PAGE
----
The grassland here is species rich and the livestock are part of managing and maintaining the environment. “We use the cattle and sheep to graze at certain times of year and then ensure that the land has a long rest period so that things can flower, get long and for the seedheads to come and then the animals graze it off again. 

“We use the animals as conservation tools to improve biodiversity and enhance areas. It keeps that fertility on the ground as well. You can really notice it. Some woodland we graze that hasn’t had animals on it for a very long time and you go there now and there are so many more insects and bugs following the cattle. Their muck is also feeding the soil biota.”

To further improve the farmland for biodiversity and help combat climate change, the National Park has supplied Ned and Teleri with saplings for hedgerows and  extra individual trees along boundaries as well. “This winter Ned is going to try putting in a willow stand/ agro forestry into some very rushy pasture. We've got very wet land and they grow so well here. You just take cuttings from them, pop them in the ground and they grow. We’ll try that because we have a selenium and copper deficiency here and willow is supposed to be very good at providing that. Ned says we look like we’re hippy farming but we’ve read about how successful it is in New Zealand, so hopefully it will work!” said Teleri. 

With the land being part of the former estuary, the farm sees the effect of climate change first hand. “We are a fairly risky farm in terms of climate change as we are only 3 meters above sea level, and we are very reliant on the Internal Drainage District Board. Since they built the cob in Porthmadog, we are artificially dry but the regularity and severity of the floods we experience here has increased.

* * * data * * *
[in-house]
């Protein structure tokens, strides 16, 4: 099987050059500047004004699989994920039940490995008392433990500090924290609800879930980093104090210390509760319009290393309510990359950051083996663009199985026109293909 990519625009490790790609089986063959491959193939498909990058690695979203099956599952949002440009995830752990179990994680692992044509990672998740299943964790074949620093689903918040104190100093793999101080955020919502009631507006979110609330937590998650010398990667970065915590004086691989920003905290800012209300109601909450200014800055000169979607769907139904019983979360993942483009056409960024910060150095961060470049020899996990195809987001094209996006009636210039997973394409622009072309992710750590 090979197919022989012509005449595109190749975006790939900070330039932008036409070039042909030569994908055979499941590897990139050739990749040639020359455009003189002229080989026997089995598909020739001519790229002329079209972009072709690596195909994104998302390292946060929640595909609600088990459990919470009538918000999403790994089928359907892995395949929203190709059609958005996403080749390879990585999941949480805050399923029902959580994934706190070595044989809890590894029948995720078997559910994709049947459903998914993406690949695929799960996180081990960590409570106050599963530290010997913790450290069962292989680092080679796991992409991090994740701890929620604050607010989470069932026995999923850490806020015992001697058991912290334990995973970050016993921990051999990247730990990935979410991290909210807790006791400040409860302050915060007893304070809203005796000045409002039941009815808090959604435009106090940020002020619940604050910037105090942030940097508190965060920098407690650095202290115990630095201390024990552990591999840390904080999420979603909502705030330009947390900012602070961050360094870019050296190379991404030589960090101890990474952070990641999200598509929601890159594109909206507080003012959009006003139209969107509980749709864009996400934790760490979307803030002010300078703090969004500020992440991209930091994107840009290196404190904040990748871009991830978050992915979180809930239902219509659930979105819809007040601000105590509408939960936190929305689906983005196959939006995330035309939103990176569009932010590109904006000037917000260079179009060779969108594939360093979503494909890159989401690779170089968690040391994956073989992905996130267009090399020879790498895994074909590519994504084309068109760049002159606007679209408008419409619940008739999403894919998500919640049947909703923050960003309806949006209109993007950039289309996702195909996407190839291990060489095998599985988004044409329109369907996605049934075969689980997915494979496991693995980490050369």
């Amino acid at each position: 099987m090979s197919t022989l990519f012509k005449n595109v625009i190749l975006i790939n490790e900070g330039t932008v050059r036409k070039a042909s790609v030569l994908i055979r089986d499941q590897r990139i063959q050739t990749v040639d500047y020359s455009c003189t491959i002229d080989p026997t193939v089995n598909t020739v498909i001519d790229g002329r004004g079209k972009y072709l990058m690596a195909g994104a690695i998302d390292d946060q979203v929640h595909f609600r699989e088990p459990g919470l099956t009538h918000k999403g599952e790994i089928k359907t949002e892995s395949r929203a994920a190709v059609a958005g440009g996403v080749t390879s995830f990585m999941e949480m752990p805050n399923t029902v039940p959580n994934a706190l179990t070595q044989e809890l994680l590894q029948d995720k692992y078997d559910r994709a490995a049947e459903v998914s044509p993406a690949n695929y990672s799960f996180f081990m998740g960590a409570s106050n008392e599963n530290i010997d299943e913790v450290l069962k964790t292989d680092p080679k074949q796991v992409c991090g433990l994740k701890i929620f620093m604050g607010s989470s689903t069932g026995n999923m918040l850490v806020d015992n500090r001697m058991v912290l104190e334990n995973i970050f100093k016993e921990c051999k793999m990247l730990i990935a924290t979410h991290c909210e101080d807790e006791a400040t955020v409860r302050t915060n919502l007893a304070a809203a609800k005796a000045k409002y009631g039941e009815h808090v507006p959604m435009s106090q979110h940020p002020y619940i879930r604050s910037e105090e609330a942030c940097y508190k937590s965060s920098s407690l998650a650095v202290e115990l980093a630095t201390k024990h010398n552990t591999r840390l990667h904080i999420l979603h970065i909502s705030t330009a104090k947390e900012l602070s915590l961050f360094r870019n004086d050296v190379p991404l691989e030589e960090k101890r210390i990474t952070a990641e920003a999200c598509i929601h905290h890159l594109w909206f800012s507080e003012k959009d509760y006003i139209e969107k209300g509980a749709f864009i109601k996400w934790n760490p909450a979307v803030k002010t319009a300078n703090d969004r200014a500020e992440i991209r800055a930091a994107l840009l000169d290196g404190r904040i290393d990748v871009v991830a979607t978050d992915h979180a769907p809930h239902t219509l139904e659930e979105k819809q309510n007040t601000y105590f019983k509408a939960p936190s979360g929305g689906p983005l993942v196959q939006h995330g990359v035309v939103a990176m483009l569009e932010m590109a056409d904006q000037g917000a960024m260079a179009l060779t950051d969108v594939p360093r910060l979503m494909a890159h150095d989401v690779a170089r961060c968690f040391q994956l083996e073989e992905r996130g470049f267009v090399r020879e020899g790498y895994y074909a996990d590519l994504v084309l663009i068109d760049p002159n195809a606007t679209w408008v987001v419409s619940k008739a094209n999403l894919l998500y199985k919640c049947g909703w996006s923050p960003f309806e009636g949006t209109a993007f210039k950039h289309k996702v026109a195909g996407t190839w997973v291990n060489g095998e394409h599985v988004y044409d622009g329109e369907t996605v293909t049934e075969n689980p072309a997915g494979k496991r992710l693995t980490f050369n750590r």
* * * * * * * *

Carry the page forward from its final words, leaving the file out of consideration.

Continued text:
“We can get a hundred year storm every year now. Last year we had terrible trouble with flooding. I always knew it was a wet area because I have previously worked on some land close to this farm. When we got here we had a baptism of fire. The meadows along the river go under fence height water, about 4 foot. You need to be very quick and move the livestock and then fix the fencing after the flood water has gone. You need to be very aware of the river levels and the tide as well, as it impacts the water levels here. 

“That’s also why we spend a lot of time and energy on improving the soils here. It’s important that we have beef and sheep here as opposed to crops. The soil here always needs to be covered. It would be risky to plough or reseed here. That soil has to be protected. That’s why we also give the fields a long rest period and make sure there is a good cover on them before we go into winter. 

“If the flood comes in fast, you need to move and get the animals out to safety. We are really on the frontline of climate change.”

Whilst the couple are keen conservationists and see the clear benefit of planting trees, they are realistic about what is needed. “This is a very wooded area here and the habitats that are missing are species rich meadows and wildflowers and open wet pastures. It wouldn’t be the best idea to fully plant everything around here with trees and take the money on offer for woodland at the moment. What wildlife needs here is open pasture and flowers and seed heads for the birds. That’s what we’re concentrating on. It fits perfectly with beef and lamb production as well,” explains Teleri.   

Before Ned and Teleri took over the running of the farm, the ecologist for the National Trust did a survey of the plants and species on the farm - the results were encouraging.  “We have some really amazing birds and species like the Kingfisher, otters, and a barn owl here. We also have an osprey and many of the little things too like Whorled Caraway, a rare plant we have a lot of here actually in the wet pastures. Michaelmas daisies are also rare but we have a few of them. It’s already a nice mix and we’re looking to enhance and improve it,” said Teleri.